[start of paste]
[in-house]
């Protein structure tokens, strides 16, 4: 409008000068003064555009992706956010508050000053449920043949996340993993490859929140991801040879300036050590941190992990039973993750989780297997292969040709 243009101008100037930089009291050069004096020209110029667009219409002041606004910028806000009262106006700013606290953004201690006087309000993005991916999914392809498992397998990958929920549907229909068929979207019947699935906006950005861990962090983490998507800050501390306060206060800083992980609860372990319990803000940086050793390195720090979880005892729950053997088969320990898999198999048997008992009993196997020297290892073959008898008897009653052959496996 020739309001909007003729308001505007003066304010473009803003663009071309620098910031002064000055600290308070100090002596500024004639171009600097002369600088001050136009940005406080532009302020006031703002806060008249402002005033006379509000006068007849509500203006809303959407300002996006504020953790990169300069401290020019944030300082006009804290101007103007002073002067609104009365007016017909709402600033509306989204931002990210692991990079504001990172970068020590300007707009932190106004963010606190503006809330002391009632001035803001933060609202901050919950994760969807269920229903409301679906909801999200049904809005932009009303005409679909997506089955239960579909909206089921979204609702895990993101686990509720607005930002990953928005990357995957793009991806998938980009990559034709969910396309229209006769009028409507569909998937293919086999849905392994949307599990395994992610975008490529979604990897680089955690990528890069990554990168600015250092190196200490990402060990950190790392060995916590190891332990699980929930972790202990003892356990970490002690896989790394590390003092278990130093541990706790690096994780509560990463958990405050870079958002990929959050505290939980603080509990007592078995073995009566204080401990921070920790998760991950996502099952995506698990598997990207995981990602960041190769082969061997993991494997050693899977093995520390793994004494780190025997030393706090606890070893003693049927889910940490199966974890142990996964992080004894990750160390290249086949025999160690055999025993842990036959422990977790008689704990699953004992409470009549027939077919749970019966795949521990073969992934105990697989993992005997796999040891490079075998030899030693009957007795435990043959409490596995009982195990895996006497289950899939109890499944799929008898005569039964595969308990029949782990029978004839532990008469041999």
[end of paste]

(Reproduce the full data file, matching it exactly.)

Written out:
[in-house]
């Protein structure tokens, strides 16, 4: 409008000068003064555009992706956010508050000053449920043949996340993993490859929140991801040879300036050590941190992990039973993750989780297997292969040709 243009101008100037930089009291050069004096020209110029667009219409002041606004910028806000009262106006700013606290953004201690006087309000993005991916999914392809498992397998990958929920549907229909068929979207019947699935906006950005861990962090983490998507800050501390306060206060800083992980609860372990319990803000940086050793390195720090979880005892729950053997088969320990898999198999048997008992009993196997020297290892073959008898008897009653052959496996 020739309001909007003729308001505007003066304010473009803003663009071309620098910031002064000055600290308070100090002596500024004639171009600097002369600088001050136009940005406080532009302020006031703002806060008249402002005033006379509000006068007849509500203006809303959407300002996006504020953790990169300069401290020019944030300082006009804290101007103007002073002067609104009365007016017909709402600033509306989204931002990210692991990079504001990172970068020590300007707009932190106004963010606190503006809330002391009632001035803001933060609202901050919950994760969807269920229903409301679906909801999200049904809005932009009303005409679909997506089955239960579909909206089921979204609702895990993101686990509720607005930002990953928005990357995957793009991806998938980009990559034709969910396309229209006769009028409507569909998937293919086999849905392994949307599990395994992610975008490529979604990897680089955690990528890069990554990168600015250092190196200490990402060990950190790392060995916590190891332990699980929930972790202990003892356990970490002690896989790394590390003092278990130093541990706790690096994780509560990463958990405050870079958002990929959050505290939980603080509990007592078995073995009566204080401990921070920790998760991950996502099952995506698990598997990207995981990602960041190769082969061997993991494997050693899977093995520390793994004494780190025997030393706090606890070893003693049927889910940490199966974890142990996964992080004894990750160390290249086949025999160690055999025993842990036959422990977790008689704990699953004992409470009549027939077919749970019966795949521990073969992934105990697989993992005997796999040891490079075998030899030693009957007795435990043959409490596995009982195990895996006497289950899939109890499944799929008898005569039964595969308990029949782990029978004839532990008469041999």